Archive for October, 2009

Giving Pollution the finger…

Thursday, October 22nd, 2009

A couple of days ago, I read an article in Open Magazine about Indian performance artist, Inder Salim cutting off his finger.

“One hot April morning, I chopped off the little finger of my left hand and threw it into the dead river called Yamuna. They call me crazy. But I call it art.”

Well quite.

It seemed quite a brave thing to do to make a point and I’m not going to give him a hard time for being so literal about highlighting the state of Delhi’s famous river.

The Yamuna is one of India’s greatest rivers. Holy to Hindus, The Imperial Gazetteer of India in 1909 mentions the waters of Yamuna distinguishable as “clear blue” as compared to silt-ridden yellow of the Ganges. Unfortunately, the Yamuna that runs through present day Delhi is an open sewer and clinically dead.

I was so intrigued by Delhi’s water situation a couple of years ago and made some work around it that became a film for More4 news. You can see the piece here.

The point was that Delhi’s water wasn’t in this hellish state as the result of appalling poverty – all those pesky poor people washing and cremating themselves in it – rather a complete lack of infrustructure around water management and wholescale pollution by industry. That hasn’t stopped the Delhi authorities evicting thousands of poor Delhi-wallahs that lived on its banks over the last few years.

There are perfectly sensible answers to the state of the Yamuna – Indian answers too. Brilliantly articulated by Sunita Narain, Director for the Centre for Science and Environment, she says: ‘A city will be more efficient if it collects water locally, supplies it locally and disposes waste locally’. There’s an excellent piece by her here.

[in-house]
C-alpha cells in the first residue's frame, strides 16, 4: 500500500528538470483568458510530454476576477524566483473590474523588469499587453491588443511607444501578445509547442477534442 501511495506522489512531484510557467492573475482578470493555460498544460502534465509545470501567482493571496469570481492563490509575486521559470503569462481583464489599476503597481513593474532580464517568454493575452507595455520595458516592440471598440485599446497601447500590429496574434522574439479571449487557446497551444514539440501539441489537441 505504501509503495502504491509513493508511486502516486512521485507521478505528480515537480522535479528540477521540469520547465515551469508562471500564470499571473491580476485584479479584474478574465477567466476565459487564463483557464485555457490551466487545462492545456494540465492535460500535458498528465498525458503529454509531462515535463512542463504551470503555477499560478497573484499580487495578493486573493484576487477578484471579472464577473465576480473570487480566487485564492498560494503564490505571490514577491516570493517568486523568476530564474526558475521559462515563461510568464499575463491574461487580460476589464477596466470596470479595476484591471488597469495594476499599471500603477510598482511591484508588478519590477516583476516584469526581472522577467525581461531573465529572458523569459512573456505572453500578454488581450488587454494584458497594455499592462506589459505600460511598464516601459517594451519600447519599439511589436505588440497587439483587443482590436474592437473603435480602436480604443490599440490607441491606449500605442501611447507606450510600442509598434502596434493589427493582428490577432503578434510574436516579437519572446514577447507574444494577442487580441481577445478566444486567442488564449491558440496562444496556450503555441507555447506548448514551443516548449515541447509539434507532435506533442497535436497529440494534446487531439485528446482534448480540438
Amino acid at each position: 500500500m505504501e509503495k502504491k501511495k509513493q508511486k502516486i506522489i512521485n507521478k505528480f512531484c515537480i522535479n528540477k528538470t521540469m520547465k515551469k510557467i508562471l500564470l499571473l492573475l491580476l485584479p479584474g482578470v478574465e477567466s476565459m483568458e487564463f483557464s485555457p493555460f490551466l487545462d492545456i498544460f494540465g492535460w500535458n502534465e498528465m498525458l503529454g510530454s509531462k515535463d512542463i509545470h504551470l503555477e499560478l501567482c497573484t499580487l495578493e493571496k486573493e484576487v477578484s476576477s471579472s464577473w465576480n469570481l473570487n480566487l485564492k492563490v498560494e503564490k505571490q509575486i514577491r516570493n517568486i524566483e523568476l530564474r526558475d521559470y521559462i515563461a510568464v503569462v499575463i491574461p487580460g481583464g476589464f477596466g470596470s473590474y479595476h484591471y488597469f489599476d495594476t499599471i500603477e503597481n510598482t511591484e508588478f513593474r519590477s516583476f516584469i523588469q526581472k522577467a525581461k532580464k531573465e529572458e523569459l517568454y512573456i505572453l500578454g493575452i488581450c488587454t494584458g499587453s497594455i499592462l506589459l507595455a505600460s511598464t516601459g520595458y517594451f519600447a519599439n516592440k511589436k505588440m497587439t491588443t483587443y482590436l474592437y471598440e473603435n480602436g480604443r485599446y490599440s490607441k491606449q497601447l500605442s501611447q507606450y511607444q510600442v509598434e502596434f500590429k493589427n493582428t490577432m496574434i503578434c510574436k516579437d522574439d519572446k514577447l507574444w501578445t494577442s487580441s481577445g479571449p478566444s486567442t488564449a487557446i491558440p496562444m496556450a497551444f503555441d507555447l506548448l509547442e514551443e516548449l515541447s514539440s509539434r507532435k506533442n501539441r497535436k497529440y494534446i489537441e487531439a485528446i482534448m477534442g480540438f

Anyway, as Delhi looks forward to the 2010 Commonwealth Games, I’m hoping that someone will finally listen to Narain and the other Indian environmentalists, too numerous to mention, whose message about water, the city and sustainability has yet to seep into the murky waters of government. But I’m sure they will be able to  smell it…

India - Delhi - A scavenger looks for discarded waste to sell on a home made raft of rags in the Yamuna River by the Kudsia Ghat in Delhi. The river is so polluted it can no longer support life yet a community live and work on it's banks. This boy uses a powerful magnet to dredge for coins and other metals which he can sell.

India - Delhi - A scavenger looks for discarded waste to sell on a home made raft of rags in the Yamuna River by the Kudsia Ghat in Delhi. The river is so polluted it can no longer support life yet a community live and work on it's banks. This boy uses a powerful magnet to dredge for coins and other metals which he can sell.

India - Delhi - A man made homeless by slum clearance in a shack on the middle bank of the Yamuna River in Delhi by the Kudsia Ghat. An entire settlement was destroyed by the Municipal authorities in December 2006 to clear the bank of people that made a living from scavaging on the river which is so polluted it can no longer support life

India - Delhi - A man made homeless by slum clearance in a shack on the middle bank of the Yamuna River in Delhi by the Kudsia Ghat. An entire settlement was destroyed by the Municipal authorities in December 2006 to clear the bank of people that made a living from scavaging on the river which is so polluted it can no longer support life

India - Delhi - A religious icon half submerged on the banks of the Yamuna River in Delhi by the Kudsia Ghat.

India - Delhi - A religious icon half submerged on the banks of the Yamuna River in Delhi by the Kudsia Ghat.

India - Delhi - Rubbish on the banks of the Yamuna River by the Kudsia Ghat in Delhi

India - Delhi - Rubbish on the banks of the Yamuna River by the Kudsia Ghat in Delhi

India - Delhi - A sewer pipe flowing straight into the Yamuna by the Kudsia Ghat, New Delhi, India

India - Delhi - A sewer pipe flowing straight into the Yamuna by the Kudsia Ghat, New Delhi, India